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Residents Not Buying City Claims of Odorless Dump at E. 91st Street

By Amy Zimmer | February 28, 2012 7:47am

UPPER EAST SIDE —  Rat infestations, bad air quality and dangerous intersections are among some of the problems residents fear will take over their neighborhood if the planned East River waste transfer stationat 91st Street gets built.

An overflow crowd of 300 residents at the Asphalt Green recreation center warned city officials at a Community Board 8 committee meeting Monday of potentially devastating effects of putting a facility with a ramp next to the rec center’s popular ball fields. 

Department of Sanitation Deputy Commissioner Harry Szarpanski, however, told residents that the city’s environmental anaysis found there would be no adverse impacts from the dump.

"At no time will waste be exposed to the outdoors," Szarpanski told residents about the state-of-the-art facility that would transfer trash from a contained truck to a contained barge. He said that negative air pressure inside the station would clamp down on smells.

There was a garbage facility at the site from the 1940s until 1999 but, because the proposed one will be bigger than its predecessor, the city needs a dock permit from the U.S. Army Corps of Engineers.

It doesn’t have that yet, though that hasn't stopped the Bloomberg administration from seeking bidders for the three-year construction project.

The station is designed to handle up to 5,280 tons of waste, but it will only process an average of 720 tons of residential waste (or 72 DSNY trucks) and 780 tons of commercial waste (or 71 commercial trash trucks) each day, according to Szarpanski.

Officials also said they would have a “stringent” pest control program to combat the rodent infestation that plagued the area with the old facility.

City officials insisted that the new, bigger space would be able to process trash faster, so trucks wouldn’t need to line up along York Avenue like they did previously.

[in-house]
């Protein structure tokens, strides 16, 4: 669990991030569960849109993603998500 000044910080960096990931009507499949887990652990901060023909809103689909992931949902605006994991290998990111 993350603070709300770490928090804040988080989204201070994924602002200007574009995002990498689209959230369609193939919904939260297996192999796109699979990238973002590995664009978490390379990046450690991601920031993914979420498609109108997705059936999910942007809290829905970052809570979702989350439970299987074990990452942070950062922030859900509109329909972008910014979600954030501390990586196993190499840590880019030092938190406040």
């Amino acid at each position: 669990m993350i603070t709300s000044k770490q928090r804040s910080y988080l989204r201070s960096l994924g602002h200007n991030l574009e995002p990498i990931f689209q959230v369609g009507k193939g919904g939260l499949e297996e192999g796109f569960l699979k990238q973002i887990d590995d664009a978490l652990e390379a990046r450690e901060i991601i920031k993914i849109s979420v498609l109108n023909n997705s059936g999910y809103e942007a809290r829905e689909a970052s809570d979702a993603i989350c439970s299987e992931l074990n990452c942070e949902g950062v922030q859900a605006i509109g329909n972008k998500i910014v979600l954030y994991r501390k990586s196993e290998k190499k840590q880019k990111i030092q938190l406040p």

“If a queue is forming,” Szarpanski said, “trucks will be radioed not to come to the facility but to go to the garage.”

He also said that, with ultra-low sulfur diesel eco-friendly trucks, the fleet would be emitting 90 percent less carbon dioxide than when the previous facility was operating.

Residents didn’t buy Szarpanski’s claims, and they were upset to see the proposed truck routes for the facility, which will go down Second Avenue to East 90and East 86 streets.

"Are you going to buy children their asthma medications?" one resident asked.

Jennifer Ratner, a pediatrician who has been fighting the facility with the new group, Residents for Sane Trash Solutions, couldn't see how the trucks wouldn’t be harmful to children’s health.

“How is it OK to queue trucks in the middle of a park?” she asked.

Residents are still hoping to convince the U.S. Army Corps of Engineers that the new facilty will endanger fish. The plan's foes are also claiming that the trash at the facility would attract birds and, therefore, need Federal Aviation Administration approval since its less than five miles from La Guardia Airport and two Manhattan heliports.

Residents also demanded answers about the facility’s cost, but Szarpanski was vague. He said that $125 million was budgeted for the project, but that after a winning bidder was selected, the Bloomberg administration "will adjust the cost."

The East 91st Street garbage facility is part of the Bloomberg administration's larger plan, passed in 2006, to enable each borough to handle hauling its own trash and help the city move more garbage onto barges to cut down long-haul truck traffic.

It also aims to lessen the burden on neighborhoods, like the South Bronx and North Brooklyn, that have had a disproportionate number of trash facilities.

“We do not need garbage trucks polluting our air, snarling our traffic and ruining our neighborhood,” City Councilwoman Jessica Lappin said at the meeting.

“This dump does not belong in this residential neighborhood or any residential neighborhood.”